Sunday, September 03, 2006

The GOP Is Losing its Message Discipline

Over the last two elections cycles, Republicans have displayed formidable message discipline. No longer. The Washington Post reports that Republicans are increasingly worried about losing control of the House of Representatives:
Other GOP officials, while nervous, believe they can hold the House with aggressive local campaigns and a national effort to focus on terrorism and security to raise voter fears about the consequences of Democratic control.
All predict one of the most negative midterm elections in memory, with virtually no positive advertising from the national GOP committees or individual GOP candidates.
But will GOP candidates fall in line? The New York Times reports that New Jersey senate contender Thomas Kean, Jr. has joined the ranks of GOP candidates calling for Donald Rumsfeld to resign:
Still, Mr. Kean’s call for Mr. Rumsfeld to step down comes as more Republicans are distancing themselves, however gingerly, from Mr. Bush and an unpopular war.
Nowhere has this change of heart been more prevalent, perhaps, than in places where Republicans are engaged in close races. In Rhode Island, Stephen Laffey, a populist Republican who is challenging Senator Lincoln Chafee in a hotly contested primary, has called on Mr. Rumsfeld to resign. In Connecticut, Representative Christopher Shays recently changed his mind on a phased withdrawal and now supports a timetable, something that many Democrats have long advocated.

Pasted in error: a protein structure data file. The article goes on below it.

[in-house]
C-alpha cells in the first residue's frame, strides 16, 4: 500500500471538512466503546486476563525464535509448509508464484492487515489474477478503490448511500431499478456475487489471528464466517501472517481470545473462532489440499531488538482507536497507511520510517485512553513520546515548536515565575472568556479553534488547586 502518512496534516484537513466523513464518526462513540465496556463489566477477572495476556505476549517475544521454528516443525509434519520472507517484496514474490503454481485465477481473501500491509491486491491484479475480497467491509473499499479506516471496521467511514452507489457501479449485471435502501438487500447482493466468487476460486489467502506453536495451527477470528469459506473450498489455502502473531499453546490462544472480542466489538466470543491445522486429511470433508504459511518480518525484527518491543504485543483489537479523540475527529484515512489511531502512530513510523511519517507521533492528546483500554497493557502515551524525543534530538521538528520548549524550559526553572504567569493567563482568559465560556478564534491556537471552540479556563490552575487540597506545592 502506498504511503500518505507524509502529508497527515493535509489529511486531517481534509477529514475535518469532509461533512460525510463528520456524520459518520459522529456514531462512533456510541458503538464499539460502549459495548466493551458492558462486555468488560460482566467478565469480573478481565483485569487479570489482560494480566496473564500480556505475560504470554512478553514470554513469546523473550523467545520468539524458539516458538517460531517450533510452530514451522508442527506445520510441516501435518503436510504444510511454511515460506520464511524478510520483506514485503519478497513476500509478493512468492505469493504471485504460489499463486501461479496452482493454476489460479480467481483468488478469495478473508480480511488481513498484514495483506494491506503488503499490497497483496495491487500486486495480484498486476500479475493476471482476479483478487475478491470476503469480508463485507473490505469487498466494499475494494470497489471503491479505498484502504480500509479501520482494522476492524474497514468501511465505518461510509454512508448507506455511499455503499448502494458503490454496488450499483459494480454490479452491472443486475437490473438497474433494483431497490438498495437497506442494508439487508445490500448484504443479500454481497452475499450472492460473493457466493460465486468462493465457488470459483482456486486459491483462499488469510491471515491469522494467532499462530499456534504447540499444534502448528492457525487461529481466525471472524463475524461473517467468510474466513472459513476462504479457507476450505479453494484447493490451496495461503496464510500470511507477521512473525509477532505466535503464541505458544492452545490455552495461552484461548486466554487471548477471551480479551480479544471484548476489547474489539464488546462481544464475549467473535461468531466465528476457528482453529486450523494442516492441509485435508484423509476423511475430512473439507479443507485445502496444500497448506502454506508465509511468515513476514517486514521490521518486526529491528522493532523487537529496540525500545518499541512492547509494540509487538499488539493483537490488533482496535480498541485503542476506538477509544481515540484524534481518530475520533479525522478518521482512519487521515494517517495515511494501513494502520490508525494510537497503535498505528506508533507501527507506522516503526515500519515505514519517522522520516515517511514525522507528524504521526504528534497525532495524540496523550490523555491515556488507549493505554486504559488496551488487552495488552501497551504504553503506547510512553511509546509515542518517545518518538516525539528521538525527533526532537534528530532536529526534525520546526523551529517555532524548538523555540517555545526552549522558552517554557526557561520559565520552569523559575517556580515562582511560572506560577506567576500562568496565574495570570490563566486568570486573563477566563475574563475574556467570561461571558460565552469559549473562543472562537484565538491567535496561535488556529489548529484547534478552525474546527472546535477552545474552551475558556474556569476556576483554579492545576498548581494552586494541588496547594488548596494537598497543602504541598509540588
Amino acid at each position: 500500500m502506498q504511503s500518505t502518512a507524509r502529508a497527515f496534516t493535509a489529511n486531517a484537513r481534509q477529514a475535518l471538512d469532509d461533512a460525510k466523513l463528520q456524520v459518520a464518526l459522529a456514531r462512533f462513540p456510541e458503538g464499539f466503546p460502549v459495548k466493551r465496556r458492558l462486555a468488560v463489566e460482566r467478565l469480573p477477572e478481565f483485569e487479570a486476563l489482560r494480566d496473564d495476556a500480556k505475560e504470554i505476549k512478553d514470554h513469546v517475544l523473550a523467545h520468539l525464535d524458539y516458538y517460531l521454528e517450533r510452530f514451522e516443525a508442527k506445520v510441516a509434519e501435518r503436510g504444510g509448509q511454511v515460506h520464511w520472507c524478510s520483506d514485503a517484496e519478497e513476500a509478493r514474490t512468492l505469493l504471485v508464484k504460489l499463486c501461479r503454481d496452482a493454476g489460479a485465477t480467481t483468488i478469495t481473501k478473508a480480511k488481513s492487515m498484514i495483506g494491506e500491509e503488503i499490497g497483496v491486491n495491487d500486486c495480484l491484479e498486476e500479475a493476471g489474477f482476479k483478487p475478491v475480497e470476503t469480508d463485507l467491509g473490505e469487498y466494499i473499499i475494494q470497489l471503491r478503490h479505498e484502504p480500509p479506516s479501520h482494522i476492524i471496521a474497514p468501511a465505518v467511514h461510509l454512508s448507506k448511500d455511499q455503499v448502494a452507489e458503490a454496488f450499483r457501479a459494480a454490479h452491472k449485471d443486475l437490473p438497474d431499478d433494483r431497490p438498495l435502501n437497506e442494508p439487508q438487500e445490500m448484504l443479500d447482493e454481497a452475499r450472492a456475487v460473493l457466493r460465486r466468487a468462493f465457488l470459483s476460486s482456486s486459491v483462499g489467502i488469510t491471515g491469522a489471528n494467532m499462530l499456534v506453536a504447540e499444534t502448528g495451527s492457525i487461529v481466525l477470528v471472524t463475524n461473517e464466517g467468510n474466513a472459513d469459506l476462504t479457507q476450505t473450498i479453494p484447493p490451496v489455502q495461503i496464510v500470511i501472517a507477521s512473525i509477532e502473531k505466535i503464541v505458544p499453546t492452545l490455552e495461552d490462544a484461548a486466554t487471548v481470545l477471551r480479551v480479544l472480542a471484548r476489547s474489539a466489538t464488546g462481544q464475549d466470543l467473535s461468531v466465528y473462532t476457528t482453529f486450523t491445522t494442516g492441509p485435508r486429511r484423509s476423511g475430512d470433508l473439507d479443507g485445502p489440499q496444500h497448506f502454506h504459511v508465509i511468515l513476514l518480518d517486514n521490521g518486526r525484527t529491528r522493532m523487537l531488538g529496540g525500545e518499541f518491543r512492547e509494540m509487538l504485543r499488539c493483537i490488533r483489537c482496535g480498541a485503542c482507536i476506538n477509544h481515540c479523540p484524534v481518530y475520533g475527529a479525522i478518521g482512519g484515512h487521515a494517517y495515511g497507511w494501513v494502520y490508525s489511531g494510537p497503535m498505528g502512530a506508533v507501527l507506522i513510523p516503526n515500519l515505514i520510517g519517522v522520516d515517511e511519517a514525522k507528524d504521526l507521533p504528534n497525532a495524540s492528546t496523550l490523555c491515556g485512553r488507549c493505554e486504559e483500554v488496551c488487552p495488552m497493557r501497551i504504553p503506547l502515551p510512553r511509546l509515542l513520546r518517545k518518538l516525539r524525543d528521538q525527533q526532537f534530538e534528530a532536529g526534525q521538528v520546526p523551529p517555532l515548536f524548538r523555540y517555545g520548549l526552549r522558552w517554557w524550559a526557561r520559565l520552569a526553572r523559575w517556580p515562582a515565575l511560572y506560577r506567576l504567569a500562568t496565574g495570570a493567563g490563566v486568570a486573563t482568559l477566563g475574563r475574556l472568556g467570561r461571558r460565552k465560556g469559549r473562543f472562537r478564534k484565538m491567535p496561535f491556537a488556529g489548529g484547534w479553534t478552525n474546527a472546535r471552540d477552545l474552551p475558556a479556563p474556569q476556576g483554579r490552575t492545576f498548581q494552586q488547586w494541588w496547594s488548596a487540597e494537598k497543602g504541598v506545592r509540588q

And then there is New Jersey, where Mr. Kean is locked in a tough fight with his Democratic opponent, Senator Robert Menendez. While Mr. Kean says that he would have voted for the original resolution authorizing the use of force, he agrees that the United States has made some “egregious mistakes.”
In years past, Karl Rove would be calling the shots in campaign season. But, as the Times reports, Republican candidates are no longer getting in line behind Rove:
In Michigan last week, Dick DeVos, a Republican candidate for governor and a longtime contributor to Mr. Bush, startled national Republican Party leaders with a searing attack on the president for failing to meet with the leaders of the Big Three automakers. “We’re being ignored here in Michigan by the White House, and it has got to stop,” Mr. DeVos said.
His communications director, John Truscott, said the attack was timed to coincide with Mr. Rove’s visit to Michigan for a fund-raiser, in an effort to goad Mr. Bush into a response. Asked if the DeVos campaign was worried about angering Mr. Rove, Mr. Truscott said, “That never even crossed our mind.”


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